I actually don’t know to what to attribute this, especially two in a row.  One family member has Medicare as primary insurance, and I think there are rules about how high a percentage of the allowable cost of the visit the patient can pay.  In the other case, only private insurance is involved, same policy for many years, and this has never happened before.

For all I know there’s an accounting error in the doctor’s billing department and I’ll receive a bill later for the co-pay.

I honestly don’t know if the credit could have anything to do with Obamacare, but given how it’s blamed for all kinds of ills I don’t think it has anything to do with, I thought I’d at least raise the possibility that it is responsible for this unexpected largesse.

Private programming weaknesses

October 22, 2013

I think I could probably write one of those running counts of a particular phenomenon people often post online — mine would be about bugs and defects in computer programming in the private sector.  Over the weekend it was programming involving a private university and a payroll company.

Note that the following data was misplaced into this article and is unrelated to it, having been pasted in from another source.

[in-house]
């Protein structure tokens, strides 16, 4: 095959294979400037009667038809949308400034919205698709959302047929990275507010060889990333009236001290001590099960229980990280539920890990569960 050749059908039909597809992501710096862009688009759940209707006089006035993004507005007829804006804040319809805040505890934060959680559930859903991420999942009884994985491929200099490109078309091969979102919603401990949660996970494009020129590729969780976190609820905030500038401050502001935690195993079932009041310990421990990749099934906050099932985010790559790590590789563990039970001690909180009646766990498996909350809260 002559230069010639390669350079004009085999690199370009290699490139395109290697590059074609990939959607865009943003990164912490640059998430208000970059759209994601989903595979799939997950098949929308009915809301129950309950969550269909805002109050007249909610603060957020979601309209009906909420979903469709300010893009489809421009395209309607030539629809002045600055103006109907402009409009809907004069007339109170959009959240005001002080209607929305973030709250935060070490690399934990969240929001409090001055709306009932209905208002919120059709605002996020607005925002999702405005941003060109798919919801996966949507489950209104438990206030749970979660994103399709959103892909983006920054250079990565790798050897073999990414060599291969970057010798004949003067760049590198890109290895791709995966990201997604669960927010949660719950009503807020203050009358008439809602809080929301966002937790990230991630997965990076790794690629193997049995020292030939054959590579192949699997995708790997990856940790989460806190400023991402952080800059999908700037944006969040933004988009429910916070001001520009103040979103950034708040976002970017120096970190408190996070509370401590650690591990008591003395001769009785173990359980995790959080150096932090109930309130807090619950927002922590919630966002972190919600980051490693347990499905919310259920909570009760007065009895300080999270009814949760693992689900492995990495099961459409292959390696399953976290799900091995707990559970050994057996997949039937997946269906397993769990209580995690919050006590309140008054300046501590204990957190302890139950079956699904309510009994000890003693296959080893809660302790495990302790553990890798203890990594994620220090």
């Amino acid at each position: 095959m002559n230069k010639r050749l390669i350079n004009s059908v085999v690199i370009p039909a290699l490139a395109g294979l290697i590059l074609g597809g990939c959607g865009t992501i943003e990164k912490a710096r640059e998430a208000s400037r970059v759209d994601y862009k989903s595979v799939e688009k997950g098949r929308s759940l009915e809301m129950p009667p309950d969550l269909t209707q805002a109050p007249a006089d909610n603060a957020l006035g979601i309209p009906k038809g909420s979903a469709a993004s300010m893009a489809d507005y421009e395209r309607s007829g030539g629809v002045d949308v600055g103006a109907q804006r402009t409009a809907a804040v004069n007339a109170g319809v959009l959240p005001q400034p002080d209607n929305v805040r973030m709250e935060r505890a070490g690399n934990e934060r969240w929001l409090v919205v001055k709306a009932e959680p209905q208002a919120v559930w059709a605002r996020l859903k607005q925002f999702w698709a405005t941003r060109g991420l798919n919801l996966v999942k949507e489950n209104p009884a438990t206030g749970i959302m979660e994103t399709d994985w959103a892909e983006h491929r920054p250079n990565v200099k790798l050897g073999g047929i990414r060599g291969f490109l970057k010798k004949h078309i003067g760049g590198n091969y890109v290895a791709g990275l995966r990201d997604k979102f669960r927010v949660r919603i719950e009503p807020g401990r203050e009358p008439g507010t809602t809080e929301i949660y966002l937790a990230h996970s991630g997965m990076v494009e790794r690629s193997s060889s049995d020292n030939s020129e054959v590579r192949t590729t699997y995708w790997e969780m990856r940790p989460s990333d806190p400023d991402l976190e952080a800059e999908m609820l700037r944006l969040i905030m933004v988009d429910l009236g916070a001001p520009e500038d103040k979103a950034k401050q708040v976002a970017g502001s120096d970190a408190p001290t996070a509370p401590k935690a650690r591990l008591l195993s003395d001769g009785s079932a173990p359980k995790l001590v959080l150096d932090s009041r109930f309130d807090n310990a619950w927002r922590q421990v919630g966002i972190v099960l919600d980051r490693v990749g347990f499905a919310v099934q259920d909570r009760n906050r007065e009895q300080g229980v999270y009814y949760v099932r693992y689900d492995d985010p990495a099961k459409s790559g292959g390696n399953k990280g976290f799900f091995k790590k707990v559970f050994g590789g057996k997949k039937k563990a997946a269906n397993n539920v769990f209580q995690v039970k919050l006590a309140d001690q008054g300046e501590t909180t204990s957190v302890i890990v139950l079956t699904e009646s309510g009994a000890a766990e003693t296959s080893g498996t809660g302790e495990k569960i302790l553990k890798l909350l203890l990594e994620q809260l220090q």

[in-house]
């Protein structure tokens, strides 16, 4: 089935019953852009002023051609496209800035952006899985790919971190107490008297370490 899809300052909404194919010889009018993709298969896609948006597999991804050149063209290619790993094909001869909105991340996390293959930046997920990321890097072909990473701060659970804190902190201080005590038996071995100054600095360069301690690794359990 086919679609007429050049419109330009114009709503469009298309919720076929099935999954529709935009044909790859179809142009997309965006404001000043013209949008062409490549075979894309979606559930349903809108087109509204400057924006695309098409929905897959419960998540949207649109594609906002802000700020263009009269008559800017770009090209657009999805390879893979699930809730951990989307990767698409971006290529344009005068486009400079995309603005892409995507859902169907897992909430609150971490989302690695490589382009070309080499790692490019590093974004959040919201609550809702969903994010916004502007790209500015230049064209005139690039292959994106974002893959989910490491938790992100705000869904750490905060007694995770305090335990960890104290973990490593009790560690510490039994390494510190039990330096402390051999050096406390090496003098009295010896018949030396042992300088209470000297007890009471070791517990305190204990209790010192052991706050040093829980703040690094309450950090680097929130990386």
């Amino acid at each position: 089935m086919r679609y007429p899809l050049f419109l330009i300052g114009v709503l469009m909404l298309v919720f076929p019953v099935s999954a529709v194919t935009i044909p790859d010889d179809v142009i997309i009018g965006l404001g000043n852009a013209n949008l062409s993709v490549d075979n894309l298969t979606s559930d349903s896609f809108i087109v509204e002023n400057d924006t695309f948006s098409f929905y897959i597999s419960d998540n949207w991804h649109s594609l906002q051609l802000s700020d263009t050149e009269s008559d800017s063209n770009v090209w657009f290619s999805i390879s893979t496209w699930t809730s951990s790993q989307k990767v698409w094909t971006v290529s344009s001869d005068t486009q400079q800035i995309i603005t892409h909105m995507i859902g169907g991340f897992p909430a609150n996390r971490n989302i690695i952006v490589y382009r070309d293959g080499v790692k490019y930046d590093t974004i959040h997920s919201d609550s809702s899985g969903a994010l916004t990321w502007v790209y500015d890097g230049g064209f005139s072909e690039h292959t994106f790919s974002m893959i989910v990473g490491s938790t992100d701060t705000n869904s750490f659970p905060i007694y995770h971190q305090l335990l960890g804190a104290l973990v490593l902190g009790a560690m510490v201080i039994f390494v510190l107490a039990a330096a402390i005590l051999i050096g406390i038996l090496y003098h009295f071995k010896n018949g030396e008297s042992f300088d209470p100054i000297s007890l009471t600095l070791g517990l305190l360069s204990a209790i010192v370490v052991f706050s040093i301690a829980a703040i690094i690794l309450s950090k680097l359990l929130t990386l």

Today’s entry involves a private medical practice, a pharmacy, and a private insurer.  The doctor wants to send the prescription refills to the pharmacy electronically during the appointment with the patient.  But if he does that, if it’s not time for a refill to be processed, the insurer will reject the prescription, and the pharmacy, apparently, won’t be able to file the prescription for later use.

The doctor suggests calling him shortly before the refill needs to be filled instead.  The patient and their family suggests just giving them the prescriptions printed on paper, which can then be taken to the pharmacy at the right moment.  That way we all avoid problems such as the doctor being on vacation or absent due to illness or accident, and communication glitches.

Progress?  We’ve moved beyond, at least, it seems, what happened to me ten years ago, when I spent a day in my husband’s hospital room on the phone with this same medical practice and this same pharmacy, trying to get prescriptions filled at the end of the month’s supply.  I swore I would try my best not to be put in a similar situation ever again.

In any case, these technological glitches have nothing to do with the government or with Obamacare.  They are easily found, in my experience, in the private sector.